MBA program rankings evoke a considerable public stir and excitement and are highly publicized. Generally, the chief criterion for the rankings is questionnaire answers, supplemented with many other different factors, like estimation of recruiters, scholars and / or alumni; GMAT scores; at graduation salaries or salary increases of graduates; the rating of the research; etc.
An overwhelming number of criteria used makes it wear some to compare between different MBA program rankings. Nevertheless, a number of select magazines (the Forbes, Wall Street Journal, US News & World Report, Business Week and the Financial Times) provide the main MBA ranking surveys that are highly valued both by students and employers and are applied most often as a reference point to compare MBA schools.
The Forbes ranks MBA programs according to the so called ROI (return on investment). ROI means how much an MBA adds to graduates' salary and how quickly graduates earn back the cost of their education. The Forbes bases its calculations on salary information of the alumni before and after obtaining the degree.
The Wall Street Journal presents MBA program rankings of business schools, accredited by the International Association for Management Education, and builds its classification merely upon the opinions of MBA recruiters. The recruiters place schools on a ten-point scale for each of twenty seven criteria, concerning the quality of each school and its alumni.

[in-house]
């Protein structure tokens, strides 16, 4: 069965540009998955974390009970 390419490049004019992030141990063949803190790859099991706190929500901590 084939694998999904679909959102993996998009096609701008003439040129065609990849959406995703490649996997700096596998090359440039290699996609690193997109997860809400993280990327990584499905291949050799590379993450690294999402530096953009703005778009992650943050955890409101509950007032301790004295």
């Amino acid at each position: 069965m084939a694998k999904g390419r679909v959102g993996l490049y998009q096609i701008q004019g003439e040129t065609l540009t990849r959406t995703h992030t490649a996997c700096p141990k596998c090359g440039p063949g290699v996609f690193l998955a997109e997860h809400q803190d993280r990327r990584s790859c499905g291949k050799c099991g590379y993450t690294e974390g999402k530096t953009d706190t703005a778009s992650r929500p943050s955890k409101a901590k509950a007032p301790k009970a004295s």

The US News & World Report ranks full-time and part-time MBA programs, accredited by the AACSB (American Assembly of Collegiate Schools of Business). Full-time programs are ranked according to a number of criteria, including a program assessment by academics and a judgment by recruiters, an average initial salary, an average GMAT score and a post graduation job placement. Part-time programs are ranked only on the basis of nomination by business school deans and MBA program directors.
The Business Week publishes MBA program rankings for full-time, part-time and executive programs every two years. The Business Week creates its rankings on two factors: a survey of recent graduates from the schools being evaluated and a survey of corporate executives. It also provides some factual information about the schools, like a GMAT score, a salary of graduates, a percentage of applicants accepted and a size.
The Financial Times MBA rankings are accomplished every two years. The magazine ranks MBA programs on the grounds of over twenty aspects, the most significant being a current salary of alumni and a rate of the salary rise, a percentage of women students and a faculty, a percentage of international students and a faculty, a number of faculty with doctoral degrees and alumni recommendations.
Undoubtedly, you can strike your future employer by the reputation of the highly ranking school you have attended, but if you did not, do not be disturbed, as it often turns out that your school's ranking has nothing to do with your career. This is true, since first of all, high ranking positions do not obligatory mean a high quality education, and second, ambitious gifted and hard-working people are sure to achieve a success no matter what school they attended.